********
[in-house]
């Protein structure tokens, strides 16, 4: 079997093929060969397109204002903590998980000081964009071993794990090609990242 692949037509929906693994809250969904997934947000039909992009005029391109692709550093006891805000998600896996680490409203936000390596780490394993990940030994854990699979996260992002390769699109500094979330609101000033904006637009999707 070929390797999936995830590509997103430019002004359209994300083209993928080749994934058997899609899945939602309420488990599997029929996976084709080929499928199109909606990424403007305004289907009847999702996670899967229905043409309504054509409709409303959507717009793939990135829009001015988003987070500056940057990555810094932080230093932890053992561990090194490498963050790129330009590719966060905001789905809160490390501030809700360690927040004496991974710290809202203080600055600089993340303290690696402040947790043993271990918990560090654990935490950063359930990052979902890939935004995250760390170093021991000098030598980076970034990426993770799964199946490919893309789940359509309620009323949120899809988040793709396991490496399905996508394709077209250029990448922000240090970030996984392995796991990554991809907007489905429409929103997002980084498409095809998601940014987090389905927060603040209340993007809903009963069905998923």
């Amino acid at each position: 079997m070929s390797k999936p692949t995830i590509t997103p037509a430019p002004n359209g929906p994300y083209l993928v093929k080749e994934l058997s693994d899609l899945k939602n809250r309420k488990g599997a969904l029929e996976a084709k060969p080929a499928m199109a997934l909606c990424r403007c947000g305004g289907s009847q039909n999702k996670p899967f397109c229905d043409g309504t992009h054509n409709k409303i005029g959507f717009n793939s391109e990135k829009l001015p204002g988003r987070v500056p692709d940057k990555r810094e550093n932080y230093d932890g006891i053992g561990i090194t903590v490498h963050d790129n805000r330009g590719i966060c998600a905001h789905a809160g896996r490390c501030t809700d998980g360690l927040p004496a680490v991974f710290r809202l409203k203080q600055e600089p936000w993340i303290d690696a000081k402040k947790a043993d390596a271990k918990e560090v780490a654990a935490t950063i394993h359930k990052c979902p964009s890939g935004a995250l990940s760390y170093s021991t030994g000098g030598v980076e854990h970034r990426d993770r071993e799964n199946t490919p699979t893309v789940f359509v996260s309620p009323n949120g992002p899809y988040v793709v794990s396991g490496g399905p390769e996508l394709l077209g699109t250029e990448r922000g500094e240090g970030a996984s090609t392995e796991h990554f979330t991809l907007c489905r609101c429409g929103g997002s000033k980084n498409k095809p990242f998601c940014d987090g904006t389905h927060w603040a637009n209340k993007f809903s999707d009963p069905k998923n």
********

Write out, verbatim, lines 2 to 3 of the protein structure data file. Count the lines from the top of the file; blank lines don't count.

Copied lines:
């Protein structure tokens, strides 16, 4: 079997093929060969397109204002903590998980000081964009071993794990090609990242 692949037509929906693994809250969904997934947000039909992009005029391109692709550093006891805000998600896996680490409203936000390596780490394993990940030994854990699979996260992002390769699109500094979330609101000033904006637009999707 070929390797999936995830590509997103430019002004359209994300083209993928080749994934058997899609899945939602309420488990599997029929996976084709080929499928199109909606990424403007305004289907009847999702996670899967229905043409309504054509409709409303959507717009793939990135829009001015988003987070500056940057990555810094932080230093932890053992561990090194490498963050790129330009590719966060905001789905809160490390501030809700360690927040004496991974710290809202203080600055600089993340303290690696402040947790043993271990918990560090654990935490950063359930990052979902890939935004995250760390170093021991000098030598980076970034990426993770799964199946490919893309789940359509309620009323949120899809988040793709396991490496399905996508394709077209250029990448922000240090970030996984392995796991990554991809907007489905429409929103997002980084498409095809998601940014987090389905927060603040209340993007809903009963069905998923």
């Amino acid at each position: 079997m070929s390797k999936p692949t995830i590509t997103p037509a430019p002004n359209g929906p994300y083209l993928v093929k080749e994934l058997s693994d899609l899945k939602n809250r309420k488990g599997a969904l029929e996976a084709k060969p080929a499928m199109a997934l909606c990424r403007c947000g305004g289907s009847q039909n999702k996670p899967f397109c229905d043409g309504t992009h054509n409709k409303i005029g959507f717009n793939s391109e990135k829009l001015p204002g988003r987070v500056p692709d940057k990555r810094e550093n932080y230093d932890g006891i053992g561990i090194t903590v490498h963050d790129n805000r330009g590719i966060c998600a905001h789905a809160g896996r490390c501030t809700d998980g360690l927040p004496a680490v991974f710290r809202l409203k203080q600055e600089p936000w993340i303290d690696a000081k402040k947790a043993d390596a271990k918990e560090v780490a654990a935490t950063i394993h359930k990052c979902p964009s890939g935004a995250l990940s760390y170093s021991t030994g000098g030598v980076e854990h970034r990426d993770r071993e799964n199946t490919p699979t893309v789940f359509v996260s309620p009323n949120g992002p899809y988040v793709v794990s396991g490496g399905p390769e996508l394709l077209g699109t250029e990448r922000g500094e240090g970030a996984s090609t392995e796991h990554f979330t991809l907007c489905r609101c429409g929103g997002s000033k980084n498409k095809p990242f998601c940014d987090g904006t389905h927060w603040a637009n209340k993007f809903s999707d009963p069905k998923n």